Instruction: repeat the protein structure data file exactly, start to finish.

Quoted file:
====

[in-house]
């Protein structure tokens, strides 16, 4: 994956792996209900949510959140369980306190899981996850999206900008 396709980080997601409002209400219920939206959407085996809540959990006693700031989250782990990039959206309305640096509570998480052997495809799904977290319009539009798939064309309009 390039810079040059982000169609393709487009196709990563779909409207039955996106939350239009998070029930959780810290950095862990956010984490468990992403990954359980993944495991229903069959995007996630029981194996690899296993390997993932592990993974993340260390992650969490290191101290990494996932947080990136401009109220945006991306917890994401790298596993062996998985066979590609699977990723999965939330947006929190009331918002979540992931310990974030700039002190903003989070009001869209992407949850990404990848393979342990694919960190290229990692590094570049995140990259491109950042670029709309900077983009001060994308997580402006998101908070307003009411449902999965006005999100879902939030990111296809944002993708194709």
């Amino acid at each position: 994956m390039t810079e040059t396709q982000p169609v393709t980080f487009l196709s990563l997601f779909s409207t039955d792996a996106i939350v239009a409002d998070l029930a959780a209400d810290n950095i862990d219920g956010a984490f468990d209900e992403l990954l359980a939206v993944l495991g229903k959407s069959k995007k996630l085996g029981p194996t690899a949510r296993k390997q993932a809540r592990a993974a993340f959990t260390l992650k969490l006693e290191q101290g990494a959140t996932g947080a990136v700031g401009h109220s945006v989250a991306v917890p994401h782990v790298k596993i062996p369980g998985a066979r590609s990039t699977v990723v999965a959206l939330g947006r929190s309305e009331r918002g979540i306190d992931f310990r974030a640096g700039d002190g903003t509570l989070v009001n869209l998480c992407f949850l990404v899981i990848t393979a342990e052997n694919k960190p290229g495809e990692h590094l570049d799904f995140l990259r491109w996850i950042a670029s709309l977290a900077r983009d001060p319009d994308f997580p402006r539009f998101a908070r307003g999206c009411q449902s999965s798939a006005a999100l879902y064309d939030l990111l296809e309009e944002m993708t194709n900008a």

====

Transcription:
[in-house]
């Protein structure tokens, strides 16, 4: 994956792996209900949510959140369980306190899981996850999206900008 396709980080997601409002209400219920939206959407085996809540959990006693700031989250782990990039959206309305640096509570998480052997495809799904977290319009539009798939064309309009 390039810079040059982000169609393709487009196709990563779909409207039955996106939350239009998070029930959780810290950095862990956010984490468990992403990954359980993944495991229903069959995007996630029981194996690899296993390997993932592990993974993340260390992650969490290191101290990494996932947080990136401009109220945006991306917890994401790298596993062996998985066979590609699977990723999965939330947006929190009331918002979540992931310990974030700039002190903003989070009001869209992407949850990404990848393979342990694919960190290229990692590094570049995140990259491109950042670029709309900077983009001060994308997580402006998101908070307003009411449902999965006005999100879902939030990111296809944002993708194709």
């Amino acid at each position: 994956m390039t810079e040059t396709q982000p169609v393709t980080f487009l196709s990563l997601f779909s409207t039955d792996a996106i939350v239009a409002d998070l029930a959780a209400d810290n950095i862990d219920g956010a984490f468990d209900e992403l990954l359980a939206v993944l495991g229903k959407s069959k995007k996630l085996g029981p194996t690899a949510r296993k390997q993932a809540r592990a993974a993340f959990t260390l992650k969490l006693e290191q101290g990494a959140t996932g947080a990136v700031g401009h109220s945006v989250a991306v917890p994401h782990v790298k596993i062996p369980g998985a066979r590609s990039t699977v990723v999965a959206l939330g947006r929190s309305e009331r918002g979540i306190d992931f310990r974030a640096g700039d002190g903003t509570l989070v009001n869209l998480c992407f949850l990404v899981i990848t393979a342990e052997n694919k960190p290229g495809e990692h590094l570049d799904f995140l990259r491109w996850i950042a670029s709309l977290a900077r983009d001060p319009d994308f997580p402006r539009f998101a908070r307003g999206c009411q449902s999965s798939a006005a999100l879902y064309d939030l990111l296809e309009e944002m993708t194709n900008a």